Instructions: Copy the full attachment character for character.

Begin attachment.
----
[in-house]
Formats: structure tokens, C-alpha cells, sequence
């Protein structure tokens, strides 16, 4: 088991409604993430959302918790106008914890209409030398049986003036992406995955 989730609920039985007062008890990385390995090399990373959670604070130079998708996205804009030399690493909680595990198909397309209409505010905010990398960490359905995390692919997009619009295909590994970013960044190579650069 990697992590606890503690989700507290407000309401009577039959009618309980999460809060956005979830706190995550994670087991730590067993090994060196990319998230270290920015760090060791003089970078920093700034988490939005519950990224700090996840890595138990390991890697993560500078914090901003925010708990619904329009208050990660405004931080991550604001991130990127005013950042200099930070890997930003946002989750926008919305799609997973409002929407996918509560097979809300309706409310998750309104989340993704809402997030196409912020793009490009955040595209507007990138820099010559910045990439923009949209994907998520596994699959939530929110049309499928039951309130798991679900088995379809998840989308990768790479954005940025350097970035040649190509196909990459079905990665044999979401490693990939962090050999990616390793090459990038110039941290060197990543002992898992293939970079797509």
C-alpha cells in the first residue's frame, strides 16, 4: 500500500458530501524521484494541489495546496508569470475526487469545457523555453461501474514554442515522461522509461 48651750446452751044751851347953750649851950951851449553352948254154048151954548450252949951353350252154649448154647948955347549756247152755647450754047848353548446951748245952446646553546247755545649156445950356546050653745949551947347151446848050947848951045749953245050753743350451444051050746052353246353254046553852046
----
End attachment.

[in-house]
Formats: structure tokens, C-alpha cells, sequence
């Protein structure tokens, strides 16, 4: 088991409604993430959302918790106008914890209409030398049986003036992406995955 989730609920039985007062008890990385390995090399990373959670604070130079998708996205804009030399690493909680595990198909397309209409505010905010990398960490359905995390692919997009619009295909590994970013960044190579650069 990697992590606890503690989700507290407000309401009577039959009618309980999460809060956005979830706190995550994670087991730590067993090994060196990319998230270290920015760090060791003089970078920093700034988490939005519950990224700090996840890595138990390991890697993560500078914090901003925010708990619904329009208050990660405004931080991550604001991130990127005013950042200099930070890997930003946002989750926008919305799609997973409002929407996918509560097979809300309706409310998750309104989340993704809402997030196409912020793009490009955040595209507007990138820099010559910045990439923009949209994907998520596994699959939530929110049309499928039951309130798991679900088995379809998840989308990768790479954005940025350097970035040649190509196909990459079905990665044999979401490693990939962090050999990616390793090459990038110039941290060197990543002992898992293939970079797509």
C-alpha cells in the first residue's frame, strides 16, 4: 500500500458530501524521484494541489495546496508569470475526487469545457523555453461501474514554442515522461522509461 48651750446452751044751851347953750649851950951851449553352948254154048151954548450252949951353350252154649448154647948955347549756247152755647450754047848353548446951748245952446646553546247755545649156445950356546050653745949551947347151446848050947848951045749953245050753743350451444051050746052353246353254046553852046